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I am connecting an arraycontroller (myArraycontroller) in Interface Builder to an array (fileDictionariesArray) consisting of dictionaries. This works fine, but when I try to access and enumerate over the contents of the arraycontroller [myArrayController arrangedObjects] I get nil in content until I add the content programmatically to my arrayController like this:

[myArrayController addObjects:fileDictionariesArray];

After I have done that I can loop over all the contents. The problem is that the array (fileDictionariesArray) has been added two times. One time through IB binding and one time through addObjects. I just can't access the arrayContoller until I set the content programmatically. I can delete the content of the arrayController and then set it programmatically again like this:

[myArrayController setContent:nil];
[myArrayController addObjects:fileDictionariesArray];

Which gives the correct number of items in the arrayController, but it does not seem like the correct way to do this. I would appreciate it of anyone could give me a hint on how to access my arrayController through the arrangedObjects array without adding the content two times.

Thank you for your help. Cheers, Trond Kristiansen

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When you say you get nil in content, when/where and how do you inspect that? –  Bavarious Jan 23 '11 at 15:48
    
Something happened to your previous comments here? I call [myArrayController addObjects:fileDictionariesArray]; and then immediately after that I loop over the elements of the arrayController: for (NSDictionary *file in myArray){NSLog...}. The count of the array should be 20, but instead is 21 with first element containing null. I guess this could be a result of me adding an array to an empty, or null arrayController that was initialized by awakeFromNib? –  Trond Kristiansen Jan 23 '11 at 15:52
    
It looks like you’re not able to view my previous comments because I’ve deleted my answer. Prepares content is not applicable since it creates a new instance upon loading the controller from the nib file, so uncheck that in IB. –  Bavarious Jan 23 '11 at 16:02

1 Answer 1

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Based on your post and the comments between you and Bavarious, I'm convinced he shouldn't have deleted his answer. He'd asked you where you were calling this code (from -awakeFromNib?). This is an essential question to answer.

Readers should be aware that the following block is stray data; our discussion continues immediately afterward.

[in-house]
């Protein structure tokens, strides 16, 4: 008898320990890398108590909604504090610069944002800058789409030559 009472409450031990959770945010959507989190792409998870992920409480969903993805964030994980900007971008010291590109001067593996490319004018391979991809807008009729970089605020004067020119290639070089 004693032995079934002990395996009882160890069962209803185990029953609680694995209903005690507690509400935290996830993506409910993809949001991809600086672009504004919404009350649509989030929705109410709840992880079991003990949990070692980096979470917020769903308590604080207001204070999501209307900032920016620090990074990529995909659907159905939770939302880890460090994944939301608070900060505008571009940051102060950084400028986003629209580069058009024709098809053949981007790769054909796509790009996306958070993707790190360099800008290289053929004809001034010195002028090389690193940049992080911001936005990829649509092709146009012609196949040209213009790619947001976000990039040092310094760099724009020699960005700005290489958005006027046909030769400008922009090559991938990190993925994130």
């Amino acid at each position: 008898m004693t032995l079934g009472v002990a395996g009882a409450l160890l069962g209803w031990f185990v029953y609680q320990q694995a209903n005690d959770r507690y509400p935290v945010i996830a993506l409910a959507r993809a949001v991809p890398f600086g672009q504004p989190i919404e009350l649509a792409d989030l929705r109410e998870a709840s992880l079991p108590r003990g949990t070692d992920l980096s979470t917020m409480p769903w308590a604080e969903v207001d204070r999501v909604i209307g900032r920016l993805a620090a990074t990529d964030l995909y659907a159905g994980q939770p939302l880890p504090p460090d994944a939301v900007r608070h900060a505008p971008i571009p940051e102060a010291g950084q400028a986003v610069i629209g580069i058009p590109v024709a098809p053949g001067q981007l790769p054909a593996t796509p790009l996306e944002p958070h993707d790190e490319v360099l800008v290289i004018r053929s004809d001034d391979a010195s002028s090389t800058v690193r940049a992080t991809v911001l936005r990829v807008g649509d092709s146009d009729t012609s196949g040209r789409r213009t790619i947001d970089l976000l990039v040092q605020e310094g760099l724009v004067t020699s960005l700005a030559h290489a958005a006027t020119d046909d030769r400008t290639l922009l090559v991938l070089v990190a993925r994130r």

If you call this from -awakeFromNib, the next question is "of what object in the nib? the owner? some other controller? what is the? a document?"

The thing is the array controller likely doesn't have time to observe the "changes" to the array before you call your code. That's why adding the content forcibly results in its being added twice (because after you're done, the array controller observes its content array and pulls in the content ... again ... at which point you've doubled the array's contents).

If you're doing immediate startup stuff, it might be best to operate directly on the array. There's nothing "wrong" or "dirty" about that, so long as you leave responsibility with the array controller after startup is complete.

It's hard to get any more specific because I'm just guessing at what you might be doing. Amend your question to include a more complete description of how/where your array controller fits into the architecture, what specifically you're doing to the array at startup, etc. Missing any of this information forces too many guesses.

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I’ve deleted the answer because it was incorrect and not applicable: prepares content will add a new, empty instance to the array controller. –  Bavarious Jan 23 '11 at 16:18
    
Thank you to Bavarious and Joshua for your help. I thought about what you told me and re-arranged my code. I still use addObjects to load my arrayController, but now the count of it is correct and I think I understand what is happening in the code. Thanks for your help. Cheers, Trond –  Trond Kristiansen Jan 23 '11 at 17:19
    
@Bavarious - You were on the right track though I think - you could've edited and pursued. I hated to put in my own answer because of that. :-) –  Joshua Nozzi Jan 23 '11 at 17:23

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